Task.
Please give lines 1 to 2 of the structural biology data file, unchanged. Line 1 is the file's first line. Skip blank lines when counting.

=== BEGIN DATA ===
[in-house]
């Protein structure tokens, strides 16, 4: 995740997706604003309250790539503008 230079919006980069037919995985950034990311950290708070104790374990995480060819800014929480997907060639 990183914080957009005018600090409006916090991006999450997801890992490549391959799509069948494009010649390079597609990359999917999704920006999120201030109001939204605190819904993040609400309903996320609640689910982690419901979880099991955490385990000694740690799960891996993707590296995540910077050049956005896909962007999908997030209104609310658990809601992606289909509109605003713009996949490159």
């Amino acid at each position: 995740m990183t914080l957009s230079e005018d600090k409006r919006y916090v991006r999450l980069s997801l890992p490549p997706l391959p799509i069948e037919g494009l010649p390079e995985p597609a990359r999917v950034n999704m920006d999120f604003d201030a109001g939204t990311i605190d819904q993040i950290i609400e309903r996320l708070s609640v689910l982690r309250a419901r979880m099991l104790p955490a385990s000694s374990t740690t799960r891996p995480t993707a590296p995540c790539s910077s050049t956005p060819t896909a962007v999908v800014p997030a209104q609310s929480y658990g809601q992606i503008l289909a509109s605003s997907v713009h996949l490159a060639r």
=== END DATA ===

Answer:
[in-house]
């Protein structure tokens, strides 16, 4: 995740997706604003309250790539503008 230079919006980069037919995985950034990311950290708070104790374990995480060819800014929480997907060639 990183914080957009005018600090409006916090991006999450997801890992490549391959799509069948494009010649390079597609990359999917999704920006999120201030109001939204605190819904993040609400309903996320609640689910982690419901979880099991955490385990000694740690799960891996993707590296995540910077050049956005896909962007999908997030209104609310658990809601992606289909509109605003713009996949490159």